Categories
Writing

That Person Doesn’t Live Here

Campaign mailer sent to my home.

I gave the political mailer I received from Mariannette Miller-Meeks a B grade. While not very inspiring to a progressive blogger, it accomplished the basics.

She asked for a donation multiple times, explaining why she needed the money and how she would use it. She listed six key issues for her campaign, solicited my phone number and email address, and provided a check box list of ways to get involved, including the curious “get active in the blogs.” The mailer was paid for by the campaign.

Whoever forwarded my name to the doctor’s team hasn’t been reading my public writing since 1974. I know from experience how people get on mailing lists so that’s cool. Obviously Dr. Miller-Meeks doesn’t remember me from Adam and I’m okay with that as well.

“Your name was forwarded to me as a pro-Accountability, pro-Borders, pro-Life Republican who is fed up with Democrats’ obstruction tactics,” the mailer said. Well no. That person doesn’t live here. I’ve been a registered Democrat since we moved back to Iowa in 1993.

I’ve been covering Dr. Miller-Meeks for a while, mentioning her for the first time in 2010 with an unfortunate play on her first name:

There is no question that Loebsack’s opponent, Mariannette Miller-Meeks would be an enabler for the increasingly right wing Republican agenda. The talking points she uses in her speeches and appearances come directly from the playbook of the lobbying groups who support her. For example, her skepticism about the science of climate change is a talking point directly from the Iowa Farm Bureau. As her first name suggests, Mariannette Miller Meeks would be a puppet for the powerful interests, leaving middle class Iowans and those in poverty to fend for themselves in class warfare.

She hasn’t changed much, although she said in the mailer she’s depending on “the support of grassroots patriots” like me to take this seat back (after Dave Loebsack occupied it for 14 years). If anything, her positions have hardened during the Trump administration.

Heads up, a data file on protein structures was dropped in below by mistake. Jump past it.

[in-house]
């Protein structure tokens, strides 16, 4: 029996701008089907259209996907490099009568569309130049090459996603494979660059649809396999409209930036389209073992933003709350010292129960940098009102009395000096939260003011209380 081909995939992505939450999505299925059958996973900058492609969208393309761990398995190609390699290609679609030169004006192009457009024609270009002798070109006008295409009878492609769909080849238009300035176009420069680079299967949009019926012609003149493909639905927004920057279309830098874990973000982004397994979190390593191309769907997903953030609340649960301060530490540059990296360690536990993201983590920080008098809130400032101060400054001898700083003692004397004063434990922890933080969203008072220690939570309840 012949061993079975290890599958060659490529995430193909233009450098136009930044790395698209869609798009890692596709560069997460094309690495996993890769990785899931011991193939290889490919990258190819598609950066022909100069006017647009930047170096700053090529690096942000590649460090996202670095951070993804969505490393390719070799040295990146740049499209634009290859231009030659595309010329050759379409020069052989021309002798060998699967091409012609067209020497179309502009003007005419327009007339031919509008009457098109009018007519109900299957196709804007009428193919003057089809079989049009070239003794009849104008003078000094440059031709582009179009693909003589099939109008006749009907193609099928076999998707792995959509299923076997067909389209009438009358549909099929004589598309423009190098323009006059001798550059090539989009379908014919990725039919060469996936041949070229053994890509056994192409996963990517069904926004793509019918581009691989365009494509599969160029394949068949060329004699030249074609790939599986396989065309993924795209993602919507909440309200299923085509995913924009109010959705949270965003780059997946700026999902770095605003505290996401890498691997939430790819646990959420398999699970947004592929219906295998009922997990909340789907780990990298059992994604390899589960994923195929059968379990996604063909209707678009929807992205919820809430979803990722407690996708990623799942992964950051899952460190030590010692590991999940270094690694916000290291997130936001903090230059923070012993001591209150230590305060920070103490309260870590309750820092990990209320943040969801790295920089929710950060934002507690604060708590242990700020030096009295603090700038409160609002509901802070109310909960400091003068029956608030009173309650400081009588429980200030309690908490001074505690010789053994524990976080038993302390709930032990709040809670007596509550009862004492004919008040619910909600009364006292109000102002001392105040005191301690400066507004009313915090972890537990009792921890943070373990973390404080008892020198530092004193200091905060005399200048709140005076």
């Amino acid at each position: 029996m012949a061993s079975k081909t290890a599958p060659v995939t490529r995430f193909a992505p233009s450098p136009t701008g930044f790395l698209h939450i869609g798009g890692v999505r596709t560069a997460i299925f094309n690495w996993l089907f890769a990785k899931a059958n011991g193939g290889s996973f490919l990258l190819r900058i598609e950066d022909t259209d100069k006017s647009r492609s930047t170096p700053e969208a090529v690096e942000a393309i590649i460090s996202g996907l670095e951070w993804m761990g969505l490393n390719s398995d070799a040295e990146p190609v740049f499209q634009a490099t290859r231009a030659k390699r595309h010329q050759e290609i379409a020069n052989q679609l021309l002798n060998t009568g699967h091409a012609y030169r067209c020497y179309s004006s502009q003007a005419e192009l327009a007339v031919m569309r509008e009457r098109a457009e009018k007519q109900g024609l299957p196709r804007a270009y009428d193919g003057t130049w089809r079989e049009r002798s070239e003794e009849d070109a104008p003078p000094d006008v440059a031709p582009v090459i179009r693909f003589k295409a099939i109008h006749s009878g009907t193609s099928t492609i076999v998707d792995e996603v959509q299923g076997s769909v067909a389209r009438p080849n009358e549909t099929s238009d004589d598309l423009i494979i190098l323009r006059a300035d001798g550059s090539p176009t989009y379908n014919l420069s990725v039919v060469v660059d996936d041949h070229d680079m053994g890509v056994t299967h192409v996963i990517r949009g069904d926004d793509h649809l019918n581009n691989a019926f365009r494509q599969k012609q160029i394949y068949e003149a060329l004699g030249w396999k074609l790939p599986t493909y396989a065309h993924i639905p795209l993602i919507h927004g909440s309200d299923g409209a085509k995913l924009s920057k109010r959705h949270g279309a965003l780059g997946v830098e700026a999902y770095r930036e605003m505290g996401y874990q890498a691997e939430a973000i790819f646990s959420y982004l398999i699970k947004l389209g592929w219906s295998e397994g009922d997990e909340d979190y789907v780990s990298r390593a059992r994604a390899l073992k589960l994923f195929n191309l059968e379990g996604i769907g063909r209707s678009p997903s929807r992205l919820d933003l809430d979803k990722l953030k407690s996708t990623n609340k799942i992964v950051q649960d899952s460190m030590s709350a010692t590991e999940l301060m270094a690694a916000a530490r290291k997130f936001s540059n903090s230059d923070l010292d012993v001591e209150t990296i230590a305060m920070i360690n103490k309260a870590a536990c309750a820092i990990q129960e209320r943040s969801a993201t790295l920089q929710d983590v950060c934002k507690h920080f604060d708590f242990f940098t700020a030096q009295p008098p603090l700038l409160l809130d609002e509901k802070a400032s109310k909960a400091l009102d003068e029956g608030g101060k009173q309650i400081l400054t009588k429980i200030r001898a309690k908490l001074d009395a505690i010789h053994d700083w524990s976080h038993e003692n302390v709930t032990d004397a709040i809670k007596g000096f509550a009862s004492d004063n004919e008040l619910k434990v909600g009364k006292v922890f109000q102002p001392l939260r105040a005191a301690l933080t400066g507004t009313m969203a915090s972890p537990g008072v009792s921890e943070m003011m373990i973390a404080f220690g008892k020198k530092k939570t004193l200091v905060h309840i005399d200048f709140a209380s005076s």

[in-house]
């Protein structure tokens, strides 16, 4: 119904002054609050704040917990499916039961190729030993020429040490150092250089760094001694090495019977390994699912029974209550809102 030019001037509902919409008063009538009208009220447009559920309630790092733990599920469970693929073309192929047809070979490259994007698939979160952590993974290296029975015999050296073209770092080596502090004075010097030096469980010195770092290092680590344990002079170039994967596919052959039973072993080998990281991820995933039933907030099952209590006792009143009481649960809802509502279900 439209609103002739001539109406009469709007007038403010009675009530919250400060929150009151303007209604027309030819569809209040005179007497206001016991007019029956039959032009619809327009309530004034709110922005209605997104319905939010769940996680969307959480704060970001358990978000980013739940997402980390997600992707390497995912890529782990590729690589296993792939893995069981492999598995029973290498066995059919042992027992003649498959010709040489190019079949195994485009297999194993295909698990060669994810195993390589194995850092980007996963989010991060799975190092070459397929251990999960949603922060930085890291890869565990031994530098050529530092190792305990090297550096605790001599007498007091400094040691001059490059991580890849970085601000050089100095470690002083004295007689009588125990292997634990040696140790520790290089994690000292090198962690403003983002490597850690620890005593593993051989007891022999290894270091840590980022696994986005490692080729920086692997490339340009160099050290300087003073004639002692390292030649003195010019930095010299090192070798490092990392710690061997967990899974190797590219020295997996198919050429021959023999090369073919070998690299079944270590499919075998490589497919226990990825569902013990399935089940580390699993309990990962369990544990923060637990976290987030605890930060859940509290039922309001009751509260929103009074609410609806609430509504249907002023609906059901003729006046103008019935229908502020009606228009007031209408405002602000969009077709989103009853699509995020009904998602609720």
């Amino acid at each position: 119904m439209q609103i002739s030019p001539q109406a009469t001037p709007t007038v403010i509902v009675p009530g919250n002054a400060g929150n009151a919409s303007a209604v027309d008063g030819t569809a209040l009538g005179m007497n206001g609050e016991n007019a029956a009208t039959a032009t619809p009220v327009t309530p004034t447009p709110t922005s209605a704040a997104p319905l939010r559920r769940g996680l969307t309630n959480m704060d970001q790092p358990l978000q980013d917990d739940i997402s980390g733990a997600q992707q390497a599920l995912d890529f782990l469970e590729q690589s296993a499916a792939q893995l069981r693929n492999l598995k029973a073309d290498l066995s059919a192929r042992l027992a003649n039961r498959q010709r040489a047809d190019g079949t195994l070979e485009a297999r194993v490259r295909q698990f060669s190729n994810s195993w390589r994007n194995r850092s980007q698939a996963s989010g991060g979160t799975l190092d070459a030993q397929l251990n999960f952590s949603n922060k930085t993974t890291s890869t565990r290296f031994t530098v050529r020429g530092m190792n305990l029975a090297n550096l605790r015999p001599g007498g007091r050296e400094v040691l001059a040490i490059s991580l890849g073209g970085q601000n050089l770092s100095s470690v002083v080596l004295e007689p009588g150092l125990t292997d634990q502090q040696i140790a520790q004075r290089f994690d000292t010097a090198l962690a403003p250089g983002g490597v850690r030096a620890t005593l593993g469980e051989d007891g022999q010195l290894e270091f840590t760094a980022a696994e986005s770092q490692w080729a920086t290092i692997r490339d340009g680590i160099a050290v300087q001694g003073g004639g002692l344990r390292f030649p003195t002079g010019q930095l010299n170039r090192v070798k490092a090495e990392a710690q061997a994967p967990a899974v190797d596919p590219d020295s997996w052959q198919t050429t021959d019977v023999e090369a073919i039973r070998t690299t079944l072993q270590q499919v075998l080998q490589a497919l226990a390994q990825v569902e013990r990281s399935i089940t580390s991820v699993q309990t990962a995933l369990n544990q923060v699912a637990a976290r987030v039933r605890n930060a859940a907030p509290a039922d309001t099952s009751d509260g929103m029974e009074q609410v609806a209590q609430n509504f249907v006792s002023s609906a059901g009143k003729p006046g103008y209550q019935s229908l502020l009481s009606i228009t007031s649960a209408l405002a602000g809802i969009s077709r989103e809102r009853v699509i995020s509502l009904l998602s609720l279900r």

Over ten years I infrequently interacted with Dr. Miller-Meeks and heard her speak multiple times in different venues. In 2014 I wrote a post called Deconstructing the Puppet Show responding to a speech she gave at the Iowa State Fair. My propensity to make a pun using her first name regretfully persisted. Read the entire post here, but this is the main quote:

She is plugged into the mainstream of radical conservatism as much as any Republican candidate. In her soapbox speech, she covered their current talking points: Benghazi, Obamacare, Lois Lerner, the NSA and IRS, people getting tangled in the social safety net (that she would transform into a trampoline), drones targeting citizens, the Veterans Administration, the Environmental Protection Agency, Keystone XL, and others, all in 15 minutes.

I’m not sure what attracts Republicans to Mariannette Miller-Meeks for a fourth campaign. In order to be successful, the winning candidate in this race has to have something in common with a majority of voters. Miller-Meeks can’t get beyond parroting Republican talking points and that will stop her short in the vote tally on Nov. 3.

This is where Rita Hart’s campaign has strength. She is genuine and original. Hart writes her own agenda and it includes representing every Iowan. The Republican Party of Iowa has lost its grip with the realities that face Iowans. The mailer I received didn’t cost much in the scope of the election. However, they will pay for this approach at the ballot box.

I won’t be completing the form in the doctor’s mailer. I’m voting for Rita Hart.

~ Written for Blog for Iowa

Categories
Cooking Garden Writing

Garden Potato Time

Potatoes

When potatoes are in season we eat them, otherwise not so much.

This year I grew two varieties in four containers. I’ll get more with the fall share for which I bartered at the farm. When they run out we’re done with potatoes for the year.

We boil the first new potatoes and make hash browned with those nicked while digging them. We’ll bake some of the larger ones. We’ll make French fried potatoes, something we do only once a year. I grew leeks so there will be a batch of leek and potato soup. The small ones get halved and go into soup. Already I made the first batch of potato salad and there will be more before we are done. The key is to grow enough to make it through our recipe book at least once. There might be some potatoes left for Thanksgiving. There might not.

Potatoes are just another vegetable in a kitchen garden. It is important to grow a wide range of vegetables for the flavor, seasonality, and to use in traditional recipes. If anything, cooking is about tradition once basic dietary needs are met.

These spuds look pretty when fresh from the ground and washed up. It is a moment of brilliance in an otherwise regular day.